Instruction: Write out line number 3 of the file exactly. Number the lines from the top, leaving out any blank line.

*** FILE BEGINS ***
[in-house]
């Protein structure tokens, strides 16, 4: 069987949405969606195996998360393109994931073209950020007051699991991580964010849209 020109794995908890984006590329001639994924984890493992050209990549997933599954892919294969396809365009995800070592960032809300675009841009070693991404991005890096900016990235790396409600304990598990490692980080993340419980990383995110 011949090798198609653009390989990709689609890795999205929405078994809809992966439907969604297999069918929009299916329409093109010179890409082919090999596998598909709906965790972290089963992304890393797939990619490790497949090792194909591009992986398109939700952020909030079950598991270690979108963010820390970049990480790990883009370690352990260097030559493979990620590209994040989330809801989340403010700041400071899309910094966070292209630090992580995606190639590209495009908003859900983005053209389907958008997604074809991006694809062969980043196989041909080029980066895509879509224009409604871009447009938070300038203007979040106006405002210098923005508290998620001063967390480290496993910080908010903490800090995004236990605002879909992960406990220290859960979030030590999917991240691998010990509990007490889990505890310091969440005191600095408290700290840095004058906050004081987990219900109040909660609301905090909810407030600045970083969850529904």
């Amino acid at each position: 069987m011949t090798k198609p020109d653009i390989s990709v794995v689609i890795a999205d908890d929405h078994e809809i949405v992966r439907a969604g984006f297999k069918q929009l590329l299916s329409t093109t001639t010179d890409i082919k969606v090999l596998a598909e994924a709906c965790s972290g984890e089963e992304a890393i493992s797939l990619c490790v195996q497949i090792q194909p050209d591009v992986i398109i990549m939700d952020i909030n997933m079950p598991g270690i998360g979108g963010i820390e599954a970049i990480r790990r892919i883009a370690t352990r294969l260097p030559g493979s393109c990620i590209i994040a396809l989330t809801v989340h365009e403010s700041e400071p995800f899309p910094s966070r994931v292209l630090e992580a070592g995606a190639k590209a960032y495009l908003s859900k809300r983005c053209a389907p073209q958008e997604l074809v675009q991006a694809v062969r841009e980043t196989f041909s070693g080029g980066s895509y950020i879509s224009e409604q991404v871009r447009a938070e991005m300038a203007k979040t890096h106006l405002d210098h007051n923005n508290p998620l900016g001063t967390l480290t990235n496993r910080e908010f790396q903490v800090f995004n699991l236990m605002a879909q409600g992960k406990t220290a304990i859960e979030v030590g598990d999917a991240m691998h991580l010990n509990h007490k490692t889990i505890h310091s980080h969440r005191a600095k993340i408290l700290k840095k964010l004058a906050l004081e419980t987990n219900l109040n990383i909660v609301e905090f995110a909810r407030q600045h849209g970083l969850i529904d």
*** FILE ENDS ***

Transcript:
């Amino acid at each position: 069987m011949t090798k198609p020109d653009i390989s990709v794995v689609i890795a999205d908890d929405h078994e809809i949405v992966r439907a969604g984006f297999k069918q929009l590329l299916s329409t093109t001639t010179d890409i082919k969606v090999l596998a598909e994924a709906c965790s972290g984890e089963e992304a890393i493992s797939l990619c490790v195996q497949i090792q194909p050209d591009v992986i398109i990549m939700d952020i909030n997933m079950p598991g270690i998360g979108g963010i820390e599954a970049i990480r790990r892919i883009a370690t352990r294969l260097p030559g493979s393109c990620i590209i994040a396809l989330t809801v989340h365009e403010s700041e400071p995800f899309p910094s966070r994931v292209l630090e992580a070592g995606a190639k590209a960032y495009l908003s859900k809300r983005c053209a389907p073209q958008e997604l074809v675009q991006a694809v062969r841009e980043t196989f041909s070693g080029g980066s895509y950020i879509s224009e409604q991404v871009r447009a938070e991005m300038a203007k979040t890096h106006l405002d210098h007051n923005n508290p998620l900016g001063t967390l480290t990235n496993r910080e908010f790396q903490v800090f995004n699991l236990m605002a879909q409600g992960k406990t220290a304990i859960e979030v030590g598990d999917a991240m691998h991580l010990n509990h007490k490692t889990i505890h310091s980080h969440r005191a600095k993340i408290l700290k840095k964010l004058a906050l004081e419980t987990n219900l109040n990383i909660v609301e905090f995110a909810r407030q600045h849209g970083l969850i529904d």